Friday, August 30, 2019

Frankenset Page #62

We've reached the home stretch with frankenset series, for, after today's post, there will be just 12 pages remaining in the 666-card custom set.

Page #62 features cards #550-558 and spans 3 decades (70s-90s). There isn't much else to say, so let's get started with yet another page of my frankenset.

#550 1982 Donruss John Henry Johnson
It's a shame that Donruss got lazy with their set design 1 year later in 1983 because I actually enjoy the look of the Baseball glove with the bat more so than the ball. However, the '83 design is often shamed, as it should, for being practically a copy and paste of the previous year's set.

1982 and 1985 Donruss rank as my 2 favorite designs in the brand's history. I love the '85 cards because of the black borders while the '82 set includes all the colorful uniforms of the 80s like the powder blue Rangers jersey above.

#551 1992 Fleer Ultra Scott Bullett
I'm not sure why the banner around Scout Bullett's name is orange instead of yellow which would be much more of a traditional fit for the Pittsburgh Pirates. Still, as far as the cards from '92 Fleer Ultra go, this one isn't half bad.

I don't know which MLB ballpark is in the background of this card. After all, there aren't many context clues, but if I had to guess, I'd go with Turner Field, former home of the Atlanta Braves.

#552 1987 Topps Larry Sheets
It's been 2 years since Topps "paid tribute" to the 1987 Flagship design by featuring '87 inserts in way too many of their products. After Topps burnt me out on the wood-bordered set, I'm slowly starting to appreciate these cards again, though the design was never one of my favorites, to begin with.

I suppose the Baltimore Orioles logo in the top left corner helped with this as well. There's something about old school insignias and uniforms that bring out the best in any set of cards.

#553 1984 Topps Joe Nolan
I haven't bought as much Series 1 and Series 2 this year as I did in 2017, so I haven't been burnt out on the 1984 Flagship design like I was for '87. In fact, the '84 design still ranks as my favorite Topps set of the decade with '83 coming in at a close second.

Looking ahead, I'm excited for the tribute to 1985 Topps next year in 2020 Series 1, Series 2, Chrome, and Update. I barely have any cards from that set, so I'm going to take this as a way to familiarize myself with this underrated design.

#554 1992 Sporting News Conlon Collection "Bucketfoot" Al Simmons
I don't need to be familiar with the player or the era to appreciate the gorgeous photography on these Conlon Collection cards. Since a large portion of the final ~200 cards are from Topps Flagship, it's nice to have something unique to break them all up.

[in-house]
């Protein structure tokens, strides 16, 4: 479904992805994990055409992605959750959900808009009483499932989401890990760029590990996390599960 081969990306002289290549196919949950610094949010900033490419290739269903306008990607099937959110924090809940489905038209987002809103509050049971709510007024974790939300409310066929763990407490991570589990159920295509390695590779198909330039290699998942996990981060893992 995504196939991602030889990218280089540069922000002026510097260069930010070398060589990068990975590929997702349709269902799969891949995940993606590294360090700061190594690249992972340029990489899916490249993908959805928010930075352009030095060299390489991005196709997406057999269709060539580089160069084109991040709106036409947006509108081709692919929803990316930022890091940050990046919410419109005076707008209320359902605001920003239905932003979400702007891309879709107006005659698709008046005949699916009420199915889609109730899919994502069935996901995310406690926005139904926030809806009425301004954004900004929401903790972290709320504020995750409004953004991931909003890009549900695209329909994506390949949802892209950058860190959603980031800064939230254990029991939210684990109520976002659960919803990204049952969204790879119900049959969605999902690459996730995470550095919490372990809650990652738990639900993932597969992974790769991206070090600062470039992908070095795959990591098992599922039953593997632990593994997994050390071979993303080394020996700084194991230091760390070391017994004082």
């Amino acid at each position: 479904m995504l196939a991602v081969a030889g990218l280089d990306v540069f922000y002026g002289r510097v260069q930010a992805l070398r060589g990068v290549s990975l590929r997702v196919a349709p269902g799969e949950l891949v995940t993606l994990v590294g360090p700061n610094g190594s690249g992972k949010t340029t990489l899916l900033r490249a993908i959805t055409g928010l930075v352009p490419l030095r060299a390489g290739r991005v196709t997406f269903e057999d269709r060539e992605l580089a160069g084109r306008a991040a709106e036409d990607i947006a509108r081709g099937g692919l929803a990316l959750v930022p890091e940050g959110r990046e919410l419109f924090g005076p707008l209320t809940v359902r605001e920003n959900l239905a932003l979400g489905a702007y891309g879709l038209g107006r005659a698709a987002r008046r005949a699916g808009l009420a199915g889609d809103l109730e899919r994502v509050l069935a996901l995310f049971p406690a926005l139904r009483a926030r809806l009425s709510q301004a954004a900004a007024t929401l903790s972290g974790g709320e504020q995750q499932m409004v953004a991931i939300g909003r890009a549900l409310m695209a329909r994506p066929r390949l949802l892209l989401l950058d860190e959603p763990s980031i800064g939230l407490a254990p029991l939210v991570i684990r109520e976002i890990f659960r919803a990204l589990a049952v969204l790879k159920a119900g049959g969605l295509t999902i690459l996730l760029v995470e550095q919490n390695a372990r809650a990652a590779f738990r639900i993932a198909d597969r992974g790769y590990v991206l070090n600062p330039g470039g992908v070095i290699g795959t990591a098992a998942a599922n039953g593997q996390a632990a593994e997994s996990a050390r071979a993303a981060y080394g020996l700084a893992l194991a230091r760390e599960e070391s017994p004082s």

If you've seen my past pages, you know there are all sorts of different cards in this set, ranging from World Series Champions from 1917 to nicknames cards like the one above.

#555 1991 Topps Turner Ward
Although I was disappointed with their recreation of the 1953 design, I was impressed with the remaining products (1979 and 1991) featured in 2016 Topps Archives.

They did an exceptional job, in particular, with the latter of the 2, even inspiring me to purchase a '91 Topps hobby box at the Baseball card show to appreciate the original cards from yet another set with incredible photography.

#556 1974 Topps Dave Campbell
Similar to the previous 2 sets on this page, '74 Topps includes some fabulous photos across the 660-card set. Moreover, the design is interesting and the price point is fair, all the more reasons for me to collect this year of Topps once I'm finished with '76 and '79.

Speaking of those 2 sets, I'm pleased to announce that I'm heading to the Baseball card show this Monday (Labor Day) to officially get back into buying cards. If I see singles from either of those 2 Flagship sets available, I'll definitely take a closer look.

#557 1972 Topps John Odom
The color choices within1972 Topps are one of the main reasons why I was so adamant about completing this 787-card set. I mean, pink with the Chicago Cubs and red with the Oakland A's. The creativity is through the roof, and the cards look absolutely stunning.

This isn't even my favorite card of John Blue Moon Odom. If you have a spare moment, take a look at his eye-catching 1971 Topps base card. It's certainly worth a look.

#558 1974 Topps Bill Fahey
I'm not certain, however, what would become of my frankenset if I were to start collecting 1974 Topps. There are a fair number of '74 cards in this binder, and I can't say whether I'd move them or not.

After all, that would force me to search for specific cards for my frankenset based on their number, and I'm not sure if I want to rebuild this set years after completing it.


  1. That Blue Moon Odom is great, the standout of a page with some really nice vintage representation.

    1. PS, I'm of the (admittedly unpopular) belief that a complete set doesn't have to be *together*. If you want to collect '74 but still keep your copies of some cards in your Frankenset, I say do that!

    2. I've heard of people doing that in the past. I just prefer to keep all my cards together in a binder. Just a personal preference of mine.

  2. I'm with Brett... this page is highlighted by Odom. As for my favorite base card of his... I love his 1974 Topps card.